The labour in India consists of about 487 million workers, the second largest after China. Of these over 94 percent work in unincorporated, unorganized enterprises ranging from pushcart vendors to home-based diamond and gem polishing operations. The organized sector include those employed by the government, state-owned enterprises and private sector enterprises. In 2008, the organized sector employed 27.5 million workers, of which 17.3 million worked for government or government owned entities.
India has numerous labor laws such as those prohibiting discrimination and child labor, those that aim to guarantee fair and humane conditions of work, those that provide social security, minimum wage, right to organize, form trade unions and enforce collective bargaining. India also has numerous rigid regulations such as maximum number of employees per company in certain sectors of economy, and limitations on employers on retrenchment and layoffs, requirement of paperwork, bureaucratic process and government approval for change in labor in companies even if these are because of economic conditions.
India is considered to be a highly regulated and most rigid labor law countries in the world. Rigid labor laws in India have been criticized as the cause of low employment growth, large unorganized sector, underground economy, use of casual labor and low per capita income. These have led many to demand reforms for labor flexibility in India.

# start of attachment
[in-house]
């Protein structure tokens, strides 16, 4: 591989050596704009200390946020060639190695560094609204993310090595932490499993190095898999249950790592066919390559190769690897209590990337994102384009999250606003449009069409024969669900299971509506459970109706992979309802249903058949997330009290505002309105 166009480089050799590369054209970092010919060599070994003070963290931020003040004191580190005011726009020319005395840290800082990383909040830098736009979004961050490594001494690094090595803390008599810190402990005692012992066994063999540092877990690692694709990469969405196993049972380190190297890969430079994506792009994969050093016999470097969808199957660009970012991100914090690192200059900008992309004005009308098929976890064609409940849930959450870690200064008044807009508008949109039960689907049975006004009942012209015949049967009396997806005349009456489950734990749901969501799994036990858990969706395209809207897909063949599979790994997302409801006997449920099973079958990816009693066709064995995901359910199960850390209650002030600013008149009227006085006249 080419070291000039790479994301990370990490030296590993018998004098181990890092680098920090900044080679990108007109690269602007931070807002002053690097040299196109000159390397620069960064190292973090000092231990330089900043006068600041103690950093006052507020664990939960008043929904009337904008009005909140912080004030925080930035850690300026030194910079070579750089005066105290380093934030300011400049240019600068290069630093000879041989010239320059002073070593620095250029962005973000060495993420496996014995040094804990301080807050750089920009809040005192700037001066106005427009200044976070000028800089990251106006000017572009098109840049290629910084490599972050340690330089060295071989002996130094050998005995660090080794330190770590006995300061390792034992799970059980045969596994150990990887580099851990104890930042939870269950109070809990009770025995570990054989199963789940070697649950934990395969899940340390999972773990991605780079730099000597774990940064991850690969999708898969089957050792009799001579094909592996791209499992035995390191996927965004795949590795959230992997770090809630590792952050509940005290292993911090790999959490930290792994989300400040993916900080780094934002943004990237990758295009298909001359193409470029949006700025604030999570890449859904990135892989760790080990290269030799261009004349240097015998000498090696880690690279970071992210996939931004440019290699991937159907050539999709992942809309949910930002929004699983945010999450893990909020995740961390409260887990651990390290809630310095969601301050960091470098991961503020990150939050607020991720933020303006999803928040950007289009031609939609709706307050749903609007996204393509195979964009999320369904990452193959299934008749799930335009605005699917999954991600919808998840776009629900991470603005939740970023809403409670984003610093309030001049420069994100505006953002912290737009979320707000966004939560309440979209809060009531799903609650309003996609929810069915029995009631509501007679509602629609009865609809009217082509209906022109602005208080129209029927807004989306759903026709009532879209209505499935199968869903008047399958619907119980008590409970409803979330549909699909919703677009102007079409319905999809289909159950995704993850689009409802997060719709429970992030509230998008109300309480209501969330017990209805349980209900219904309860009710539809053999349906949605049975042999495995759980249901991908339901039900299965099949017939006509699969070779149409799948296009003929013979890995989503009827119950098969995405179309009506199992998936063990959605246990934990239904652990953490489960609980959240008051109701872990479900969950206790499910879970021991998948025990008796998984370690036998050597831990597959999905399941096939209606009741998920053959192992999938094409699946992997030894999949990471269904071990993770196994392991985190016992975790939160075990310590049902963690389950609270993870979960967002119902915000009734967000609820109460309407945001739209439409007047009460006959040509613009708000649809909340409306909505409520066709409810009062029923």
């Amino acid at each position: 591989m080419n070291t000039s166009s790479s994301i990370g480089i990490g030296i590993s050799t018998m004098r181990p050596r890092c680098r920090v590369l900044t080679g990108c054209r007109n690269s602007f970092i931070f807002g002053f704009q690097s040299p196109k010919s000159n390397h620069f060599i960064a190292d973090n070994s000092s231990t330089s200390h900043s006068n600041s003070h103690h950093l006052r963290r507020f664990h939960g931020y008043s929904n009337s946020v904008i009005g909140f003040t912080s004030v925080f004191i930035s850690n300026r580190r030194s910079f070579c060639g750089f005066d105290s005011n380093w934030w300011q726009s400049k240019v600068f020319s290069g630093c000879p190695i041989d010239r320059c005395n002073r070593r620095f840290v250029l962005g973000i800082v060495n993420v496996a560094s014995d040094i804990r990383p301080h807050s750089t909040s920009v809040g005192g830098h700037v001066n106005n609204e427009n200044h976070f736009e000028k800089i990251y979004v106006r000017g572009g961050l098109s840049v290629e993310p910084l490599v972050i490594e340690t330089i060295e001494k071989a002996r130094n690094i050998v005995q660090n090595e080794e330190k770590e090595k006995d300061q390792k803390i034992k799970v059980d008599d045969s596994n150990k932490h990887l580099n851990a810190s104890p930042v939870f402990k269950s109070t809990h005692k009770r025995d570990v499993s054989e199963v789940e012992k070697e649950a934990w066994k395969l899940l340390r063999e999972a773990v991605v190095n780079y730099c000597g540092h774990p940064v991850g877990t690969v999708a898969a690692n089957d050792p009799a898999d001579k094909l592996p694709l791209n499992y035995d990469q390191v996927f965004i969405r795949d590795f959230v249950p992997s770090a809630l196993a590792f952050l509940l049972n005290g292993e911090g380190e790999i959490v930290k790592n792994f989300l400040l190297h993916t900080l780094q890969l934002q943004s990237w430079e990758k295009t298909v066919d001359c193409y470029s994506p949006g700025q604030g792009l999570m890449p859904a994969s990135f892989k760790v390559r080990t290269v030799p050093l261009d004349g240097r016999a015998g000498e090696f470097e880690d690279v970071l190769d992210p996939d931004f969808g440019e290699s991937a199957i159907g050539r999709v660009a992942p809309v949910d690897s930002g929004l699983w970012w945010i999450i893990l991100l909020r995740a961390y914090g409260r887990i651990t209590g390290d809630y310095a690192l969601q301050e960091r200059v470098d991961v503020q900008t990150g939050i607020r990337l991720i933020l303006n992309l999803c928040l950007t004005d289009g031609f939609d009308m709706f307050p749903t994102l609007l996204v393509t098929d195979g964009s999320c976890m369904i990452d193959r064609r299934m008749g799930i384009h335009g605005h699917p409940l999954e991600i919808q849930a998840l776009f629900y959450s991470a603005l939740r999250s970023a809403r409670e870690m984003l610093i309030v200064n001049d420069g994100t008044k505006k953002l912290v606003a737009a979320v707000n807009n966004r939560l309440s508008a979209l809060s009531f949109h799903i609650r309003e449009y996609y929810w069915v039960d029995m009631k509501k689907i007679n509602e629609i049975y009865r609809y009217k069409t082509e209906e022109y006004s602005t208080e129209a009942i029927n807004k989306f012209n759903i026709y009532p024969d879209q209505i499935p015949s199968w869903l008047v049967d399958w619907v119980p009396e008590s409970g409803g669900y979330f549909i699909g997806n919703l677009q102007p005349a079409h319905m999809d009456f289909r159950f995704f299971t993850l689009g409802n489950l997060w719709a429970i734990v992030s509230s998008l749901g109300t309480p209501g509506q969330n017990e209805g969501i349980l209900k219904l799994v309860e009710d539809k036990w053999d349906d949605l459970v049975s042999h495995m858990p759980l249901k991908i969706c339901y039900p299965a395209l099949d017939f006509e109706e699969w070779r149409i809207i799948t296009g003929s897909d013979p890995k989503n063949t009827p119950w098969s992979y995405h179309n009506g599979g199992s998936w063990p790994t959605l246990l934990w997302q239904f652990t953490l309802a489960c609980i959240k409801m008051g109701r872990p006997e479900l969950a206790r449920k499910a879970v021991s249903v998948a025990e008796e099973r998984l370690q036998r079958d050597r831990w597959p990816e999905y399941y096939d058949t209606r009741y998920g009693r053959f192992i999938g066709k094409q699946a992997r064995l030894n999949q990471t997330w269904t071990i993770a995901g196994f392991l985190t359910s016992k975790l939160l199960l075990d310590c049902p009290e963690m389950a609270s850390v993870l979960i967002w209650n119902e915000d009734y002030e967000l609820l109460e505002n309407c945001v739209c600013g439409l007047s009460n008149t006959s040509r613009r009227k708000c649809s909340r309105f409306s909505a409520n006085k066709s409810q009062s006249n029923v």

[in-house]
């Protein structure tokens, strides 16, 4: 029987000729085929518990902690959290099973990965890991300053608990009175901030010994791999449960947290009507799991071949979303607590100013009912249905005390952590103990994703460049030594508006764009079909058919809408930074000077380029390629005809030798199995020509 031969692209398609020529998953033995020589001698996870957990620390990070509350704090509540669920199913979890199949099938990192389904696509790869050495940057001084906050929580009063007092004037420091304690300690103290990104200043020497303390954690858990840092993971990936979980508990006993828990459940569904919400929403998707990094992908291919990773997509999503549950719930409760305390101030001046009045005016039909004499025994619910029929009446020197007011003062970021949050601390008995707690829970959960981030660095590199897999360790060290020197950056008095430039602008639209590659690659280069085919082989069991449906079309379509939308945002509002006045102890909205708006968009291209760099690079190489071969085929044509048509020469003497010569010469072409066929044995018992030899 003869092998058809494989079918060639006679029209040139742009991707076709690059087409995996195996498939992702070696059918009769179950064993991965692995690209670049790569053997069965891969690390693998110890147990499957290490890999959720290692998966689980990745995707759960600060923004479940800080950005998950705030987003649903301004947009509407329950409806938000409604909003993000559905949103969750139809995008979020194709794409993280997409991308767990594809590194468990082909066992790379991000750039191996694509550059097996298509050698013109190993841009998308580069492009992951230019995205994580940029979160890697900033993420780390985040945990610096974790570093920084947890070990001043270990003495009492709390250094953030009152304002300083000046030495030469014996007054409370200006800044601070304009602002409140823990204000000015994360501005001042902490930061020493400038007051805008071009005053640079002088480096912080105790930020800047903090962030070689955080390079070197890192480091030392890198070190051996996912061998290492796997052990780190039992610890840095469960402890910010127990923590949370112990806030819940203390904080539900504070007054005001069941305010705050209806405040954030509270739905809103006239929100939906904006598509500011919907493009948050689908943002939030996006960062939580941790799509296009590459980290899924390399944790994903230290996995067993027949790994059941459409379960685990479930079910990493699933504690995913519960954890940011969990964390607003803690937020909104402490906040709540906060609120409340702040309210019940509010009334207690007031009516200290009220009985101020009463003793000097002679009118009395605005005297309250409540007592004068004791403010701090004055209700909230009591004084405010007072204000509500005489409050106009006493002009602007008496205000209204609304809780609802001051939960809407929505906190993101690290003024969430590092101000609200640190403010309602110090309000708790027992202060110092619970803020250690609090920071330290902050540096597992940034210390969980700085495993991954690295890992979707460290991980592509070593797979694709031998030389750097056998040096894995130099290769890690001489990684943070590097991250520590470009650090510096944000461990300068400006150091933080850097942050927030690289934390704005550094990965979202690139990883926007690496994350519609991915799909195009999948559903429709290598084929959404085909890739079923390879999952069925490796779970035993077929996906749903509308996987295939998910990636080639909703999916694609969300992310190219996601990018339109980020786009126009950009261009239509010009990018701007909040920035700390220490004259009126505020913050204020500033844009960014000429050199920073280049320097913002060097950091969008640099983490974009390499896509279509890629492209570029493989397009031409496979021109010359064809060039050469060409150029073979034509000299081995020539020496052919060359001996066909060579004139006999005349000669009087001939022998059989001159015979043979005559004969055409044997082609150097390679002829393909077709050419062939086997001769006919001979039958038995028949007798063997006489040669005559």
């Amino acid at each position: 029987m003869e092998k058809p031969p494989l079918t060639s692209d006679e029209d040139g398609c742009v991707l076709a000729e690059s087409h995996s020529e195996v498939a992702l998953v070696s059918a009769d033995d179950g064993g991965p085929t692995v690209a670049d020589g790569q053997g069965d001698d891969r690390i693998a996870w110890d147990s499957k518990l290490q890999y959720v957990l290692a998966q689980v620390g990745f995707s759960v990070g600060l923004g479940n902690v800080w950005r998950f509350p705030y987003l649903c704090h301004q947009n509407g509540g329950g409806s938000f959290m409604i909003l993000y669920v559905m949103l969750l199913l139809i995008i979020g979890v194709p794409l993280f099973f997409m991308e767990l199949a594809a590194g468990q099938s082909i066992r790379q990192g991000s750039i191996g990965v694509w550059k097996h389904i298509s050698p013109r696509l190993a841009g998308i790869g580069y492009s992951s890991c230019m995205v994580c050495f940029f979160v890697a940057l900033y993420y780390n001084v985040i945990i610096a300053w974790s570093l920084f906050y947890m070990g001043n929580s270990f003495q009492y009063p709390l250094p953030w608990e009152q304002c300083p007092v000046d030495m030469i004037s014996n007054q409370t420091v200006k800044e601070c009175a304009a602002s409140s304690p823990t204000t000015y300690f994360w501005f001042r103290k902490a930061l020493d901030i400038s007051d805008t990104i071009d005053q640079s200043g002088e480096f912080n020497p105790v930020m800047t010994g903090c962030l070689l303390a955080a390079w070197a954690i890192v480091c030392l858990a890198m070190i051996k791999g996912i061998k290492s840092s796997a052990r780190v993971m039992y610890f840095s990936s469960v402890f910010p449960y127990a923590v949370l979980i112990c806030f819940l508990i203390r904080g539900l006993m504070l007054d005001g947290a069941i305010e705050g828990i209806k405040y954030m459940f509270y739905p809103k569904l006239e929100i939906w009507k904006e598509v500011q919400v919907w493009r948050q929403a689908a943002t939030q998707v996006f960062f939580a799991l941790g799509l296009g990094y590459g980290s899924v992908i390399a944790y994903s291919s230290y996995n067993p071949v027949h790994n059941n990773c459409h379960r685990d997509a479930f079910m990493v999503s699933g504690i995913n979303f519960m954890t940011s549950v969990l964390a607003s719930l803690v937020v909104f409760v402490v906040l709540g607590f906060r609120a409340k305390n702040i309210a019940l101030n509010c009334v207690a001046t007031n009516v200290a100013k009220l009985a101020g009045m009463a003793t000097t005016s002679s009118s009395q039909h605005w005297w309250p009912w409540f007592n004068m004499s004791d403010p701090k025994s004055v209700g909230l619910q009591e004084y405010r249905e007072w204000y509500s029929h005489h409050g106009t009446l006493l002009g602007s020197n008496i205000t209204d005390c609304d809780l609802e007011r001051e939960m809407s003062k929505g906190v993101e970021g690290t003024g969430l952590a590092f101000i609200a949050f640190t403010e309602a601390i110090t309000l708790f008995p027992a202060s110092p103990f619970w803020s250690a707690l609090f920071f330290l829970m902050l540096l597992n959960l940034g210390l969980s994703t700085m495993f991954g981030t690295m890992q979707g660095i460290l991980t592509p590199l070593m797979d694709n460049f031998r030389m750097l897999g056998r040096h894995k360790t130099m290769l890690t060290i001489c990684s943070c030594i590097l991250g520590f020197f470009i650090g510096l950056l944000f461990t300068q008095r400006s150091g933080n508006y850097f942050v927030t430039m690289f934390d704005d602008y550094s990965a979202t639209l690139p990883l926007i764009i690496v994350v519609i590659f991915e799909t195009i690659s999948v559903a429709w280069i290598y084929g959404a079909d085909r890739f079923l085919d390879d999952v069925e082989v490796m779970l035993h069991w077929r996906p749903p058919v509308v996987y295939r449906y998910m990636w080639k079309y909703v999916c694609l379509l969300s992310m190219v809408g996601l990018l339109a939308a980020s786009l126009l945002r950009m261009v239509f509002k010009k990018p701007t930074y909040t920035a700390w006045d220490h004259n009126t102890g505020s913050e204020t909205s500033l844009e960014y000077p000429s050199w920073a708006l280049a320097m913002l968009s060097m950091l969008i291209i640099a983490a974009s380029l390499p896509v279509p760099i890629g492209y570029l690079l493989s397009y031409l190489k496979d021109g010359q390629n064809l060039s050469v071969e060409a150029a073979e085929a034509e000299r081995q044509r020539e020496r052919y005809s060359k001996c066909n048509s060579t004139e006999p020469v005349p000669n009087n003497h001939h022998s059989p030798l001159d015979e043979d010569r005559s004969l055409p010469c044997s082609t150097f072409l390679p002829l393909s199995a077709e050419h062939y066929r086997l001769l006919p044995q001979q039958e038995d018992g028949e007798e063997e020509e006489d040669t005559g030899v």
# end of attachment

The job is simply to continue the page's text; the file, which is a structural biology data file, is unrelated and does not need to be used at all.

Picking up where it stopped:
Other articles related to "labour in india, india, labour":
... Further information Child labour in India According to 2001 Census, India had 12.6 million children, aged 5–14, who work either part-time or full-time ... and growth of unorganized economy are considered as the most important causes of child labour in India ... Article 24 of India's constitution prohibits child labour ...
Famous quotes containing the words labour in, india and/or labour:
“Are we aware of our obligations to a mob? It is the mob that labour in your fields and serve in your housesthat man your navy, and recruit your armythat have enabled you to defy the world, and can also defy you when neglect and calamity have driven them to despair. You may call the people a mob; but do not forget that a mob too often speaks the sentiments of the people.”
—George Gordon Noel Byron (17881824)
“But nothing in India is identifiable, the mere asking of a question causes it to disappear or to merge in something else.”
—E.M. (Edward Morgan)
“You must labour to acquire that great and uncommon talent of hating with good breeding, and loving with prudence; to make no quarrel irreconcilable by silly and unnecessary indications of anger; and no friendship dangerous, in care it breaks, by a wanton, indiscreet, and unreserved confidence.”
—Philip Dormer Stanhope, 4th Earl Chesterfield (16941773)